• Render rust spotting – (normally associated with contaminated sand during render process)


  • Timber fungal decay – major anor.
  • Cracked window panes.
  • Patched window rot.
  • Poor seals and putty.
  • Sash cords damaged/broken.
  • Binding windows.
  • Damaged or non-operational window mechanisms.


  • Binding or uneven doors – sign of differential settlement.
  • Water damaged or deteriorated door timber.
  • Non-operational handles and locks.
  • Door seals.
  • Lintel rust or deterioration – may cause cracks above doors.


  • Dampness and water ponding.
  • Leaking plumbing.
  • Leaking bathrooms and laundry – commonly observed.
  • Timber decay on flooring, joists and bearers.
  • Stump footings rot or cracked concrete stumps.
  • Poorly installed stumps – uneven plumb.
  • Inadequate or insufficient footings.
  • Type of floor coverings.
  • Loose or hanging electrical wiring.
  • Condition of engaged piers.
  • Timber debris and rubbish (conducive to termites)
  • Deteriorated or detached ductwork.


  • Balustrade timber fungal decay.
  • Balustrade and handrail safety – minimum of 125 mm gaps required to be deemed safe.
  • Stairs for stability and timber decay.
  • Decking or balcony frame condition – rot, unstable.
  • Pergola roof frame rot.
  • Post rot.
  • Decking timber condition.
  • Roof condition.
  • Gutter and downpipe condition.


  • Condition of roof, gutters, downpipes and cladding.
  • Slab cracking – major and minor.
  • Water ingress and drainage.
  • Rising damp – common in garages.


  • Drainage – blocked drains.
  • Drainage – land or paths should fall away from home.
  • Fence palings/rails and post decay.
  • Fence leaning – unsafe.
  • Fence cracking.
  • Pathway cracking and settlement.
  • Driveway cracking and settlement.
  • Trees – any path or wall cracking possible associated with tree roots.
  • Cracking, rot or leaning in Retaining walls.
  • Pool gates not self closing.


  • Condition of roof cladding – rust or tile fretting/cracks/gaps.
  • Damaged or cracked framing members.
  • Leaks.
  • Insulation type and condition.
  • Inadequate clearance between insulation and downlights – fire hazard.
  • Condition of ductwork – deteriorated or detached.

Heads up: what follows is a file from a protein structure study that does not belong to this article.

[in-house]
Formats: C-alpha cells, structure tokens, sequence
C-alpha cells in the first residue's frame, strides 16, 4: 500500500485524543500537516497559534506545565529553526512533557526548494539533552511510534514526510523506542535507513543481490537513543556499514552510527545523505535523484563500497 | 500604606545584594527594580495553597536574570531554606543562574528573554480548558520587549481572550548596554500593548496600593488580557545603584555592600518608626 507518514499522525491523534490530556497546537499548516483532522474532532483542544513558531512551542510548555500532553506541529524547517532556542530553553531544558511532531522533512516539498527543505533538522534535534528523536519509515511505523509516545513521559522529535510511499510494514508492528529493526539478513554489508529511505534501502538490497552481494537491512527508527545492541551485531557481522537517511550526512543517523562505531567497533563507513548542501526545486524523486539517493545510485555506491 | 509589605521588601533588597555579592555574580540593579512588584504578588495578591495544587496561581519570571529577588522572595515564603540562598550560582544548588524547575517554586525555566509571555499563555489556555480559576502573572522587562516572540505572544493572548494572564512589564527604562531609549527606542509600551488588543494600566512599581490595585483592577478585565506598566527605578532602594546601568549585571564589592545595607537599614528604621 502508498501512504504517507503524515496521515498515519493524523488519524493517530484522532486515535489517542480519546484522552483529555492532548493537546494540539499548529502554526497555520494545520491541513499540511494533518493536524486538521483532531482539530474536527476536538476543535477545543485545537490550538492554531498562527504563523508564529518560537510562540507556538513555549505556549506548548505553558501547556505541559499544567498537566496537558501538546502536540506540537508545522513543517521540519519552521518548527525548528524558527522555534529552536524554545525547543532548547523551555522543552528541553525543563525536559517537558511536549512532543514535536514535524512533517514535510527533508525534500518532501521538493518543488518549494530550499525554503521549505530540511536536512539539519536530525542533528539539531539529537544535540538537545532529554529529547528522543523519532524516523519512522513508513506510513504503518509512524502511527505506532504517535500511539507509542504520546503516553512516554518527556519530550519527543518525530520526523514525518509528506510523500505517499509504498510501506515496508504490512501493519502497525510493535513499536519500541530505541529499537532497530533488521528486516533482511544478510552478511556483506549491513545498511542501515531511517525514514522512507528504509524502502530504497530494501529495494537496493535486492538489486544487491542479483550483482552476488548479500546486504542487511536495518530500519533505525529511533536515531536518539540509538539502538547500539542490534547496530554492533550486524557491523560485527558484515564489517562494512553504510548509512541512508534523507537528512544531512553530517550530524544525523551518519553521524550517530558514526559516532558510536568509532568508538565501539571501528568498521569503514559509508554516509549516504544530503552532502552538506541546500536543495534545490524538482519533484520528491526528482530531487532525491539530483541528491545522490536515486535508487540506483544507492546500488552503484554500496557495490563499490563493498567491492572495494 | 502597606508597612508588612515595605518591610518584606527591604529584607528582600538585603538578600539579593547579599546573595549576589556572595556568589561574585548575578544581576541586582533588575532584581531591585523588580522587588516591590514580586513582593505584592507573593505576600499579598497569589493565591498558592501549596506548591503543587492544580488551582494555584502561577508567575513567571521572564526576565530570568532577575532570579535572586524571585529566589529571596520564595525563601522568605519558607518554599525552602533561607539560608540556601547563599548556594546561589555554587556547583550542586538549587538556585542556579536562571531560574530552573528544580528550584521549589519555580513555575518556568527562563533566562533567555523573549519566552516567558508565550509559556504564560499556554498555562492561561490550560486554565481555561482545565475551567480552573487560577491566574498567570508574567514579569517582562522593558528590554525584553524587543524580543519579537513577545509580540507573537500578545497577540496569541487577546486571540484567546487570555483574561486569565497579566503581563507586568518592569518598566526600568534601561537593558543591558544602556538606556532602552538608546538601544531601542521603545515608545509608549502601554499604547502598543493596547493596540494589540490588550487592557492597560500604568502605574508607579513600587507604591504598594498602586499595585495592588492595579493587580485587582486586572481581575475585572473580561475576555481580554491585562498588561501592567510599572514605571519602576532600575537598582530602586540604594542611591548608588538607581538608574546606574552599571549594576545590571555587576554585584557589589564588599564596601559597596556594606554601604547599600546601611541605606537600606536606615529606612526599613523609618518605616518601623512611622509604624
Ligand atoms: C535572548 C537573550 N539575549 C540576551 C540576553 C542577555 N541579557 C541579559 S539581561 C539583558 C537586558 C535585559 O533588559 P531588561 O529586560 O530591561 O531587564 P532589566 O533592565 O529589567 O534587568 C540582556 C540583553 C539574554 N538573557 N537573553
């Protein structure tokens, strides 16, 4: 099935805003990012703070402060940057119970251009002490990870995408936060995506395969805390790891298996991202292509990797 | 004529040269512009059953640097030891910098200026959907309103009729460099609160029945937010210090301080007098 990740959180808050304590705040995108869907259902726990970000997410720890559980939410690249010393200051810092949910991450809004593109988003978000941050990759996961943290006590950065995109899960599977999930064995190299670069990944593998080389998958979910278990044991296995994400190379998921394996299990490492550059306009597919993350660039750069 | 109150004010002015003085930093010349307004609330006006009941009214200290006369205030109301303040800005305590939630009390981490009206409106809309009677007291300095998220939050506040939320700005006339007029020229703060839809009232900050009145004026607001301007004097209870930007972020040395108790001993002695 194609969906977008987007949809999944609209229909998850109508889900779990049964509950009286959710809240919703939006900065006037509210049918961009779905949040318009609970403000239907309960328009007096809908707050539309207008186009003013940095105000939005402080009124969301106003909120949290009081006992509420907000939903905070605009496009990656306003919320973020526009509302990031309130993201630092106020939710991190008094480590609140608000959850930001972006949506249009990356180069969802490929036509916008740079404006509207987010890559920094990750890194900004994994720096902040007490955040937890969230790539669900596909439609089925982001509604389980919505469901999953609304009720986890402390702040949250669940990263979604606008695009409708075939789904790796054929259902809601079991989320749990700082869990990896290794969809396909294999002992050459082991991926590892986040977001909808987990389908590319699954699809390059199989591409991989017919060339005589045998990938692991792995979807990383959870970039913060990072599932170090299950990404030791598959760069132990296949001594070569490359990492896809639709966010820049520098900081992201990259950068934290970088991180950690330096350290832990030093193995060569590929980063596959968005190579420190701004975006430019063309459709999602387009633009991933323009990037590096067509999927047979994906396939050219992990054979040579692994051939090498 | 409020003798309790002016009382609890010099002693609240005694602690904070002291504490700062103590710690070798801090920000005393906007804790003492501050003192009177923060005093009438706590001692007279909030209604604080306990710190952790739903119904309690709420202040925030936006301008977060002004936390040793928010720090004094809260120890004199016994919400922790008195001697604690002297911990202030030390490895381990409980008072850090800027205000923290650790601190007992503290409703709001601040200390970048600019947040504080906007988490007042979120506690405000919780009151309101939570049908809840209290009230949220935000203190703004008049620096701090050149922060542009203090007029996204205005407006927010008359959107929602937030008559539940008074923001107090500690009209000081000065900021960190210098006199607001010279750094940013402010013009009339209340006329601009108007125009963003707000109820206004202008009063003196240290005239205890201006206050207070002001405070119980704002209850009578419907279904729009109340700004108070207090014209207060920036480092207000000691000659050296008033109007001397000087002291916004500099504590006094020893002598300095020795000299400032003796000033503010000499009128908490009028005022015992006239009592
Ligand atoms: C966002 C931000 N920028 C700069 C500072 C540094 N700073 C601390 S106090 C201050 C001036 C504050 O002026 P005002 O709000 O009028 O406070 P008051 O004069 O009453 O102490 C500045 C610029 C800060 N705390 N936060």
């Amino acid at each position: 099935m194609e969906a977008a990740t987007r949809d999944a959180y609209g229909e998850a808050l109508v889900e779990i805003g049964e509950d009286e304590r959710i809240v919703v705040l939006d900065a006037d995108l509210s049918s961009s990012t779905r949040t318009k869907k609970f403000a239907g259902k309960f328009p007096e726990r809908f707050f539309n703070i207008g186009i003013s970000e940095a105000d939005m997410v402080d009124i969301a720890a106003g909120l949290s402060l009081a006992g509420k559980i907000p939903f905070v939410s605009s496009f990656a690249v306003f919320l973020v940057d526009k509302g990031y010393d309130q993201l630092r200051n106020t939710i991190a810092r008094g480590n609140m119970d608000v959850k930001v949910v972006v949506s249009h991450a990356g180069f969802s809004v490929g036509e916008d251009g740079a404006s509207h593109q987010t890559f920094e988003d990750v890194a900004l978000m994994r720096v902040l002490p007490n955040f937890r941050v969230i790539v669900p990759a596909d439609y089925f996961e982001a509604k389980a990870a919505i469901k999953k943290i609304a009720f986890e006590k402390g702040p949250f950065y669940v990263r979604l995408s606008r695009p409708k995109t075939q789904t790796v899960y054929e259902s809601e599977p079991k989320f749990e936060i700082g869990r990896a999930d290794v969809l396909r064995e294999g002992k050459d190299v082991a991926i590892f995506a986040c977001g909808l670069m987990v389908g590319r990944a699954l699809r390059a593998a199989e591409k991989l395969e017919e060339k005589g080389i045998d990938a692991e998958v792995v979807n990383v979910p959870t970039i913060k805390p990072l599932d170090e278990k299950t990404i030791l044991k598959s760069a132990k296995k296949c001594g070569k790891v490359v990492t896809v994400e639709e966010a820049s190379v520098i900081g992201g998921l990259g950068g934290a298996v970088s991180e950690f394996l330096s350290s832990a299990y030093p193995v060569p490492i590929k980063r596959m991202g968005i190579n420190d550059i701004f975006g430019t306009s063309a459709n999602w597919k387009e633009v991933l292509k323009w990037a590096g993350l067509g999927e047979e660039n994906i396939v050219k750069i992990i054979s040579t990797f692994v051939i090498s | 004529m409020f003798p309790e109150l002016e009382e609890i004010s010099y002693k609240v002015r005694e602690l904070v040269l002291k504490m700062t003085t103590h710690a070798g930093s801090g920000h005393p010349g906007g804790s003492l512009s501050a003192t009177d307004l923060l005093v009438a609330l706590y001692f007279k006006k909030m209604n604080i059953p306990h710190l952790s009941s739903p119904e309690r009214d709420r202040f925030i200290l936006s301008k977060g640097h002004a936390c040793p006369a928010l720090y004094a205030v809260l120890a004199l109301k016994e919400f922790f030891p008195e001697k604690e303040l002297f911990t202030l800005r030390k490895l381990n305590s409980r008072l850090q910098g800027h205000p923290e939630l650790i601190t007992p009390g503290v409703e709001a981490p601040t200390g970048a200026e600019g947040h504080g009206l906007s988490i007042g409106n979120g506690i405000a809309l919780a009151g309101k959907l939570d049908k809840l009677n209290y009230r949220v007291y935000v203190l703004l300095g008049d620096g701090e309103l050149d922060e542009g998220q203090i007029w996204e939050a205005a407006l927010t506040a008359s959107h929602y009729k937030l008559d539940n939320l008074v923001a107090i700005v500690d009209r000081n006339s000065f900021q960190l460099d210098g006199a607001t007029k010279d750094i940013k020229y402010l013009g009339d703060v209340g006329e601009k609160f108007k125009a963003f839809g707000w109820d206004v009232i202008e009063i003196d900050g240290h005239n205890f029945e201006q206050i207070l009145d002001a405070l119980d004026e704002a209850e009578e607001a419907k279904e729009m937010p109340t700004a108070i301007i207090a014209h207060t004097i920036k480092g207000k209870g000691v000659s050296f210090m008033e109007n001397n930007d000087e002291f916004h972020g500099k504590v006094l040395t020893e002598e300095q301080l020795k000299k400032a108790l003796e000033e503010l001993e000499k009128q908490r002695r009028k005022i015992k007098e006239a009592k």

• Unevenness in roof frame.


  • Ceiling paint deterioration/mould/cracking/sagging.
  • Wall cracking – major and minor.
  • Rising damp – moisture readings.
  • Chimney hearth condition.
  • Window decay.
  • Binding windows.
  • Unevenness in windows – possible footings settlement.
  • Cracked window panes.
  • Door unevenness/binding/out of square – possible footings settlement.
  • Floor unevenness – possible footings problems.
  • Floor bounce and sponginess.
  • Floor lining condition.


  • Water Pressure.
  • Water hammer/pipe knocking.
  • Loose and leaking tap ware and pipes.
  • Shower tile grout deterioration.
  • Shower tile and screen cracking.
  • Toilet operability and leaks.
  • Vanity condition & fixing.
  • Exhaust fan operability.
  • Poor sealing of shower screens.
  • Hot water unit type.
  • Hot water overflow drained – conducive to termite infestation.
  • Shower tap flanges adequately sealed – prevent leaks behind wall.


  • A full Pest Inspection which is carried out as per Australian Standard 4349.3 – 2010 Inspection of buildings Part 3 – Timber Pest Inspections.
  • Any live or past termite activity.
  • Any excessive moisture readings is included in the Building and Pest Inspection Report.
  • Any borer damage is assessed and included within the timber pest inspection report.
  • Any timber fungal decay or rot.
  • Conducive conditions that would attract termites.
  • Any structural damage caused by Timber Pests.
  • Trees, fences, retaining walls, outbuildings are
Scroll to Top